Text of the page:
An L+1 group is an L group with a leg. The leg can be at the short side or the long side of the L shape. In both cases the group lives or dies according to who plays first.
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First L+1 group
The first L+1 group lives or dies according to who plays first.
Black should live by playing on the 1-2 point as shown.
Black could also live by playing at the 2-1 point, but white could then close at a in sente. Plus, if white needed to play b, this would be sente as it threatens to turn the corner into a ko.
Other possible defenses end up in ko or seki, depending on black's choice, as the next two diagrams show.
White 2 is the only move. White 2 at the vital point fails to Black 2 at 4.
White can kill by playing hane at . This reduces the shape to the standard L group, which we already know is dead.
also kills. After , a and b are miai. However in practice, White's outside wall is often weaker than the diagram (for example the circled White stone is missing) and Black may later choose a or b and exploit outside aji around c or d. In life and death situations in general, attacks from outside should be considered first, inside plays last.
What happens if White plays on Black's vital point? "Your opponent's good move is your good move" does apply here as well? Yes, white still can kill. After , it is a Bent four in the corner. But this method is generally inferior because if White's outside wall have lost eyes, he must start the ko in the corner.
First L+1 group, hane on one side
The extra hane gives a sense of security.
The throw-in at no longer works: jumps and lives. If makes a placement, connects, and White cannot connect at a due to shortage of liberties, otherwise Black captures three to make an eye.
However, White can kill by the hane at followed by the placement at . tries to live, but forces , so makes a throw in and kills. Note the importance of the stone.
First L+1 group, hane on both sides
The first L+1 group with hane on both sides is alive if it has an external liberty. However, when the group has no external liberties, White can turn it into a ten-thousand year ko.
Patrick Traill: According to Guo Juan in this lesson in her Internet Go School, the attacker has these options:
- a ten-thousand year ko in gote: a, b, c, … in problems 17 (defence) & 20 (attack);
- a sente seki: a, b, d, e, … in problems 18 (defence) & 19 (attack);
- a double ko: f, g, e, d, … in the lecture from 15:51 and problem 16 (defence).
The key tesuji here is .
This sequence leads to a ten-thousand year ko, however white can do better by getting a multi-step ko as shown below.
Black can also get a multi step ko (for white) sequence, which should be better than ten-thousand year ko.
Black can get rid of ko threats before continuing. If white wants to continue, he must play yet another ko to force the atari.
Only now does the real ko for the life of the corner start. Black usually should be able to win this or receive ample compensation elsewhere in the steps white took.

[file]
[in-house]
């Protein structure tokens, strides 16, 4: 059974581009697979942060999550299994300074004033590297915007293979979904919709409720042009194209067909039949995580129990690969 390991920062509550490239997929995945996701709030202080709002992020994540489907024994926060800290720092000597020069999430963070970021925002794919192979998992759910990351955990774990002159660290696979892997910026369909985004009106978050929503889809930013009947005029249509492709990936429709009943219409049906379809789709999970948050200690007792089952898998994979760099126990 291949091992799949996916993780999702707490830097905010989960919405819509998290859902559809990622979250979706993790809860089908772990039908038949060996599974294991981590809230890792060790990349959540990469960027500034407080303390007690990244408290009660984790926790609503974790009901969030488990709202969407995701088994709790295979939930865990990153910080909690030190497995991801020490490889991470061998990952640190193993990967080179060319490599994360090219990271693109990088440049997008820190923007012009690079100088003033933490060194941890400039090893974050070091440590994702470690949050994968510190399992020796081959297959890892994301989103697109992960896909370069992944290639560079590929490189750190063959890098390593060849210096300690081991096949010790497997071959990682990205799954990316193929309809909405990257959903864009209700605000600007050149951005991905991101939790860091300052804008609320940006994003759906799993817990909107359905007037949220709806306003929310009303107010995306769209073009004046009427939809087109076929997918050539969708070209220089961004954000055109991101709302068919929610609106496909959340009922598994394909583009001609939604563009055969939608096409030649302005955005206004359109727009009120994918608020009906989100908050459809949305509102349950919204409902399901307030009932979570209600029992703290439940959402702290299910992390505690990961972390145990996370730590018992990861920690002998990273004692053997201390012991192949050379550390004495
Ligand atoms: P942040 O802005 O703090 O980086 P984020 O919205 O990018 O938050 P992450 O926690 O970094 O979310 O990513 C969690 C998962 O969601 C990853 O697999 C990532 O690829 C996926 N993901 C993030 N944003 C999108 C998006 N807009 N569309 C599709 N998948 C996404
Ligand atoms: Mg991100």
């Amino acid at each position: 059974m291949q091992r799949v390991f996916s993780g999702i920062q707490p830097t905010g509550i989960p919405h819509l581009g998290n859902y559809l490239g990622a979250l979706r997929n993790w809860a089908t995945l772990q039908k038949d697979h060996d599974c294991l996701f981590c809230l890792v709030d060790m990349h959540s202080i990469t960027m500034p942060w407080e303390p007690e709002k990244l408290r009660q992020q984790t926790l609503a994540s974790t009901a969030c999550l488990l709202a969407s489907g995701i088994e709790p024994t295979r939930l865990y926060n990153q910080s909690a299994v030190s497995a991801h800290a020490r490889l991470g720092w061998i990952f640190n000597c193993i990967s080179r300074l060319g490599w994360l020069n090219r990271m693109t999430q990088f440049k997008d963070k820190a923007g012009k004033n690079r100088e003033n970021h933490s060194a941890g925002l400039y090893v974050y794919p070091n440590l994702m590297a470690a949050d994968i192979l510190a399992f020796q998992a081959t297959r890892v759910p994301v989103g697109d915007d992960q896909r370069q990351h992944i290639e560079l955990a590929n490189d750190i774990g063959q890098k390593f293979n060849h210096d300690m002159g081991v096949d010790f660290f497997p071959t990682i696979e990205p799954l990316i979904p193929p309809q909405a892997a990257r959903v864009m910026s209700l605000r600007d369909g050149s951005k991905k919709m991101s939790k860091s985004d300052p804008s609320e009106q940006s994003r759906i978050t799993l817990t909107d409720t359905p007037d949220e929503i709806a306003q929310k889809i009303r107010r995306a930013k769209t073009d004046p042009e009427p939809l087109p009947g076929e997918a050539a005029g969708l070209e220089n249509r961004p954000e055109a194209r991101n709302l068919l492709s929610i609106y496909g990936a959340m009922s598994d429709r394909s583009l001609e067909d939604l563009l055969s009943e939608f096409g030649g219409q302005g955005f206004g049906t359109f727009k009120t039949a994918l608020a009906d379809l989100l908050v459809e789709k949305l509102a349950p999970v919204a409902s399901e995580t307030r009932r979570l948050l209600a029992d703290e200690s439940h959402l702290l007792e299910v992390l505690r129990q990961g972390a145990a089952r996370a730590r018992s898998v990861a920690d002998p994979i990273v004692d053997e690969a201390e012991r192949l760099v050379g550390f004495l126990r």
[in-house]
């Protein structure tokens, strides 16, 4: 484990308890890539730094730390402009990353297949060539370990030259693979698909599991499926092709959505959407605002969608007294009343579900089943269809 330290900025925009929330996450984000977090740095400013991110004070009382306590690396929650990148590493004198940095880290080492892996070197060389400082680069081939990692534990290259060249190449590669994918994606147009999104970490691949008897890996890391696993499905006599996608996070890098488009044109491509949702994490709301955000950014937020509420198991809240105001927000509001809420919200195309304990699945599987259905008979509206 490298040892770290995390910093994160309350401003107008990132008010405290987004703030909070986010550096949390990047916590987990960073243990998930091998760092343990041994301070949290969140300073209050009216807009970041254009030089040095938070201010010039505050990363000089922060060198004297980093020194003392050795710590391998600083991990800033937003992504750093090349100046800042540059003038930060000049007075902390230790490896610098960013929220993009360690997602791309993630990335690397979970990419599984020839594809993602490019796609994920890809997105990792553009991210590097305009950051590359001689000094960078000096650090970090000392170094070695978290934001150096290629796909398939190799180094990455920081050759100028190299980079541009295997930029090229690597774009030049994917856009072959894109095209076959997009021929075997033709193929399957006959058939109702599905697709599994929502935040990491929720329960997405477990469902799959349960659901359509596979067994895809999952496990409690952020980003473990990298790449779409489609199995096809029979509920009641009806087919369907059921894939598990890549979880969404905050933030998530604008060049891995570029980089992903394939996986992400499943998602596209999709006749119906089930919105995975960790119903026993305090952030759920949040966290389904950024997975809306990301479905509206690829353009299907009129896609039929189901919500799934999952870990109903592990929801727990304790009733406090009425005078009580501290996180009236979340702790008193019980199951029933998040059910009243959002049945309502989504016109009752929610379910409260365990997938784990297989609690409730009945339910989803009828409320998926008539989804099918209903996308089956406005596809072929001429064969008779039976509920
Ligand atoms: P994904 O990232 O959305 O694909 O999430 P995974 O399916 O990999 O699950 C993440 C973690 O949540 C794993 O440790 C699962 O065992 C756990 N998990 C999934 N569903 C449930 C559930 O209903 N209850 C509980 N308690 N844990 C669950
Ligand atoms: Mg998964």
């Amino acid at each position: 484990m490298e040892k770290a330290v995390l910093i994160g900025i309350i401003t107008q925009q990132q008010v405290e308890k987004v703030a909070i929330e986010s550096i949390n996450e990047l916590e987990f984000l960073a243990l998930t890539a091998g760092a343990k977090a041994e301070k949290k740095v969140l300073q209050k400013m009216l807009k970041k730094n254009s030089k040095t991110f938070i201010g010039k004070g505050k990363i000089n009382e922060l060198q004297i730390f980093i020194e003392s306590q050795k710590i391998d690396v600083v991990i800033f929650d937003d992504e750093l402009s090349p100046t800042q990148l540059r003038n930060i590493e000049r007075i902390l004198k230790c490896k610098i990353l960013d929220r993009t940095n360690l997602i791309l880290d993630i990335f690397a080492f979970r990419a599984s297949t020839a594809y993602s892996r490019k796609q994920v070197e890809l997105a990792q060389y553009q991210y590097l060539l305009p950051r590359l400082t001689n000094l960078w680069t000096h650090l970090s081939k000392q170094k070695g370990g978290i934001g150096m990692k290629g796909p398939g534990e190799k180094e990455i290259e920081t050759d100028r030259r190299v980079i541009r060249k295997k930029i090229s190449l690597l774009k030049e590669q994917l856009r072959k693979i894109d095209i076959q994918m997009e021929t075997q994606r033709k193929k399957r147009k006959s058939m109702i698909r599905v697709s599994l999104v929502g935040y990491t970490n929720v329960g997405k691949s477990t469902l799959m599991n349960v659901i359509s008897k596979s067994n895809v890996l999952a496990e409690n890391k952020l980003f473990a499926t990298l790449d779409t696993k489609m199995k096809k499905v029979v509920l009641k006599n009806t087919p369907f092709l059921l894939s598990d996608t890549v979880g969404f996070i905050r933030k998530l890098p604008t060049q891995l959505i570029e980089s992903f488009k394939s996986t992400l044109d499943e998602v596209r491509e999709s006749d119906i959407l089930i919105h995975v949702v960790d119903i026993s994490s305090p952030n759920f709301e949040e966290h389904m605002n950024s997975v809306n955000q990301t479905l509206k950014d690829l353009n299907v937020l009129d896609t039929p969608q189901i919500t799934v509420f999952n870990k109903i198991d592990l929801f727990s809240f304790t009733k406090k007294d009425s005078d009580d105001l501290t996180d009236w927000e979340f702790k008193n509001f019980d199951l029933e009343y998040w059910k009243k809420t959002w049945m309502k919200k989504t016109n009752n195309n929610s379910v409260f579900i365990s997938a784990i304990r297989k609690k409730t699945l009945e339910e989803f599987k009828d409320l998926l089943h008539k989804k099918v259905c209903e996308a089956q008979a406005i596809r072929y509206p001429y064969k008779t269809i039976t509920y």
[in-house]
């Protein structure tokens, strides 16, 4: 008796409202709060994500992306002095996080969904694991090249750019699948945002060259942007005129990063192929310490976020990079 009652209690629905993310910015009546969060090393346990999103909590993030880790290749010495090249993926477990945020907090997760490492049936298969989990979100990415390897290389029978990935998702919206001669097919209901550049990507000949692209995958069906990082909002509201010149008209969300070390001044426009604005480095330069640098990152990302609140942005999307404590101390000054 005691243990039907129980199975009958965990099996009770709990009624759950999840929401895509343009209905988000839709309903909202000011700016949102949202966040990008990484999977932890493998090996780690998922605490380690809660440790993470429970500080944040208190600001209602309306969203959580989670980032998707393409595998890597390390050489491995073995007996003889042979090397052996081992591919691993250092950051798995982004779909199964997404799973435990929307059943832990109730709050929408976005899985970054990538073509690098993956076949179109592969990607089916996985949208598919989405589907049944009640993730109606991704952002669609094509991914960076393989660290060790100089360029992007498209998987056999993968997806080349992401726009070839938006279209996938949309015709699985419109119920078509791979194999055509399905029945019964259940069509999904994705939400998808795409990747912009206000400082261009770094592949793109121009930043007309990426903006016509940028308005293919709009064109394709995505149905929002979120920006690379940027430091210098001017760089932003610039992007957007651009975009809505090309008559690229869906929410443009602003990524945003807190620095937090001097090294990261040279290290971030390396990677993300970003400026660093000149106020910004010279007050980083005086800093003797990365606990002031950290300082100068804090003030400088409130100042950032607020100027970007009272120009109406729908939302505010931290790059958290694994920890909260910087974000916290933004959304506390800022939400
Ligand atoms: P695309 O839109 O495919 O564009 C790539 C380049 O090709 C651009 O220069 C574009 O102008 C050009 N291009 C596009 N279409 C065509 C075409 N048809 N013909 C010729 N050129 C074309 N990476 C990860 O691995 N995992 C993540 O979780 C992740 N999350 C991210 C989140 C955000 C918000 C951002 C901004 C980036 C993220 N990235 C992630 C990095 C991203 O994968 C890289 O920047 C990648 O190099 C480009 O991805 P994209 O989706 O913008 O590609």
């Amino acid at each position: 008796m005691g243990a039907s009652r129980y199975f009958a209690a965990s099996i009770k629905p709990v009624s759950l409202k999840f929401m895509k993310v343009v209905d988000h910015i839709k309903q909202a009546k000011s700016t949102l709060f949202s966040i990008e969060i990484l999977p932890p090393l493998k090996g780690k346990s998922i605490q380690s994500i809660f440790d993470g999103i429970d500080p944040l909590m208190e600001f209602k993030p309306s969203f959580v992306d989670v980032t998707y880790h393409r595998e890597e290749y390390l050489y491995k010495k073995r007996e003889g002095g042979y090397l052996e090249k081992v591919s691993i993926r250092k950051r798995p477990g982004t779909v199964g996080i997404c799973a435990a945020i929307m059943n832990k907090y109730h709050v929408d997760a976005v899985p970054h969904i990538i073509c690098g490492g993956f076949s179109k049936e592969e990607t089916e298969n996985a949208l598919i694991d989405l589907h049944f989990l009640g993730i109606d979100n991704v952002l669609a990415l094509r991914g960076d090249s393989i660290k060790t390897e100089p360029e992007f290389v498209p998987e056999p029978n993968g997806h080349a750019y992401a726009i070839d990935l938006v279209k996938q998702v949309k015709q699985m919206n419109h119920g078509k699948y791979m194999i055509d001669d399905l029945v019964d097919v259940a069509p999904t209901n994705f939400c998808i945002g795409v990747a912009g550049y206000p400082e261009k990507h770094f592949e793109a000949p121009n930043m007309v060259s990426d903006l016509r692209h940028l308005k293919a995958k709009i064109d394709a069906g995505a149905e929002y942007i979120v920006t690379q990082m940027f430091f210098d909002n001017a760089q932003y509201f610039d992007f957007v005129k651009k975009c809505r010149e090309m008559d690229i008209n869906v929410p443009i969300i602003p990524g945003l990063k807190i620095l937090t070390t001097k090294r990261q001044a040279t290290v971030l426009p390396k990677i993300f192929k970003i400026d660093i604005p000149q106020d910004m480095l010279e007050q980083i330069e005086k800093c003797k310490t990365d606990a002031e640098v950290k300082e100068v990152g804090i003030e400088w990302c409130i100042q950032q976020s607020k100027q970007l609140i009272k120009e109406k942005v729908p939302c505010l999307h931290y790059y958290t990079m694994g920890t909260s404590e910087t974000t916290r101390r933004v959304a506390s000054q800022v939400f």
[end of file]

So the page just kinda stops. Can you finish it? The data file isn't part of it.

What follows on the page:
Second L+1 group
If the leg is on the other side, again the position depends on who plays first.
Now the 2-2 point is the vital point for Black.
As for the first L+1 group, black could live like this, but then one of the two yose moves would be sente for white.
Second L+1-group, hane one side
The hane at may seem to give some help in living.
The throw-in at doesn't work anymore. Black lives with : White can not connect at a because Black can capture three to make an eye.
To kill, can go straight to the 2-2 point. After , Black is dead. See the addendum of the rectangular six in the corner page. Study: Would the marked White stone still be needed if the Black hane was at the top?
Second L+1-group, hane on both sides
The two hane stones give some degree of security.
The attachment at leads to ko.
Second L+1 group, weak leg
The second L+1 group with a weak leg is also unsettled. White can kill at a or Black can live by playing at a.
Timm (10k) Isn't this unconditionally alive ? I can't kill it. And if it's alive, is it inferior to 'a' ?
Andy W plays at a. The points b are then miai to kill.
fractic: That's not correct Andy.
fractic: Black lives like this. However is inferior to the other 1-2 point. After white can play hane at in sente reducing Black's territory to at most 4 points. Whereas with the other 1-2 point White needs to play 2 gote hanes to reduce Black to 4 points. So is worse pointwise. Also White playing at threatens ko but there are no such sente moves with the other 1-2 point.
fractic: This ko is what happens if Black ignores the descent of . So all in all does live but it has two downsides.
Timm: Thanks for the explanations ! I am still unconfident reading these subtle issues. I've seen it now ! I've added the diagram along with the reason why it's incorrect.